In a separate article at AnnArbor.com, Michael Kondziolka, the production/programming director of the University Musical Society, which is presenting this weekend's shows, discusses the ins and outs of making such a special production happen. “It’s such an iconic work on so many different levels," Kondziolka tells the site staff writer Jenn McKee, "that we wanted to make sure we were helpful in bringing it to the stage for what may be the last time."

---

Einstein on the Beach will head next to Montpellier, France, in March for its official world premiere at Opéra Berlioz / Le Corum; followed by performances at Teatro Valli in Reggio Emilia, Italy; Barbican Theatre in London; Sony Centre in Toronto; BAM Opera House in Brooklyn; Zellerbach Hall in Berkeley; Teatro del Palacio de Bellas Artes in Mexico City; and, one year from now, Het Muziektheater in Amsterdam. For additional details and ticket links, go to nonesuch.com/on-tour.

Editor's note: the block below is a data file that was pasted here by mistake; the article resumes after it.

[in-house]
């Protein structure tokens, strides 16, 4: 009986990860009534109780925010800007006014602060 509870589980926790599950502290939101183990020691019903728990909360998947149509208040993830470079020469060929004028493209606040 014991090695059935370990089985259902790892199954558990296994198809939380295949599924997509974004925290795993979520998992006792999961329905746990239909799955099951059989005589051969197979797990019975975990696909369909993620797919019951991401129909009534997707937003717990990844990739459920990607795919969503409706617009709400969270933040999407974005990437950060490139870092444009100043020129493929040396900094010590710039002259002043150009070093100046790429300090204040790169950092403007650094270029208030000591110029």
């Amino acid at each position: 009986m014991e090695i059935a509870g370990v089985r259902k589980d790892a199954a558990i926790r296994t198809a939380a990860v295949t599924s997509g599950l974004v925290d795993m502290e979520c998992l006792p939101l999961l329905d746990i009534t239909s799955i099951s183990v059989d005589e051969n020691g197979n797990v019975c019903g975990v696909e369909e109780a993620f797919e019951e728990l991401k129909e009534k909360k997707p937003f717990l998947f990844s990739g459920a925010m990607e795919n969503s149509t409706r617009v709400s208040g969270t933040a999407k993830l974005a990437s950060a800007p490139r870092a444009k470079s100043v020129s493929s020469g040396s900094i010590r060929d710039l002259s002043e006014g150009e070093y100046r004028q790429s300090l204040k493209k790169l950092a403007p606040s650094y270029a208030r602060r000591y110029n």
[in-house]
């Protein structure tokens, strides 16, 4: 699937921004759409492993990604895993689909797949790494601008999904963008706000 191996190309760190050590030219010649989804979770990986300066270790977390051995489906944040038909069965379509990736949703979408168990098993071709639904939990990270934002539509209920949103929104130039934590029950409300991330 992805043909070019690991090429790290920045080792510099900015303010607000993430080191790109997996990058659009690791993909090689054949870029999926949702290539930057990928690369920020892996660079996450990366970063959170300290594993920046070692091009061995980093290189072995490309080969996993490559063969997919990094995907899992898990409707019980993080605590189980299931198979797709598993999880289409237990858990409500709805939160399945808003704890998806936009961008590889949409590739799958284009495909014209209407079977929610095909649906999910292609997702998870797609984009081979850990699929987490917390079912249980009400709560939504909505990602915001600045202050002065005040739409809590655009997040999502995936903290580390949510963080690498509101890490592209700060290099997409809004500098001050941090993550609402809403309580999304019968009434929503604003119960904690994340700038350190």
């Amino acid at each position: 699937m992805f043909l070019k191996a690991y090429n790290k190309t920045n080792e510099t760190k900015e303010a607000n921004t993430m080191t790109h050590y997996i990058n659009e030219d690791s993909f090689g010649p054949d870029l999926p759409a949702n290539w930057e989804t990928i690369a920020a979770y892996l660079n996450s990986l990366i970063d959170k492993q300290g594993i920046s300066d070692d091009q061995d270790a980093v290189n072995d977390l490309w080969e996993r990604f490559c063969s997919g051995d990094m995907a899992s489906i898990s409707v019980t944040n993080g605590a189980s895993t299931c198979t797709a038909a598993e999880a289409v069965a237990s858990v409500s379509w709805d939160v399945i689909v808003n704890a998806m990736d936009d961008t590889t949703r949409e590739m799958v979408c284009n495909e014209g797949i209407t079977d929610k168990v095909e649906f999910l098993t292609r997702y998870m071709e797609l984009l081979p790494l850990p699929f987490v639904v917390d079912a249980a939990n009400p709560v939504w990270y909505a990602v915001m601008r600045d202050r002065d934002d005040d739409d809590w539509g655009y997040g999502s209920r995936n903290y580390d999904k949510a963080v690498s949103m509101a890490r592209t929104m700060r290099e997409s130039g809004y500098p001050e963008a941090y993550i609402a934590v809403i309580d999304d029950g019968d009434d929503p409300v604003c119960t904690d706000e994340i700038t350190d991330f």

To coincide with the international tour and Glass’s 75th birthday, Nonesuch has reissued its 1993 recording of Einstein on the Beach, which the Washington Post wrote is "more complete than the first recording and superior in both performance and sound." To pick up a copy of the three-CD set, head to the Nonesuch Store now.

Publish date: 
Friday, January 20, 2012 - 10:30
Article Type: 
featuredimage: 
Philip Glass: "Einstein on the Beach" [cover]

Comments

this stuff is "heavy" I like it !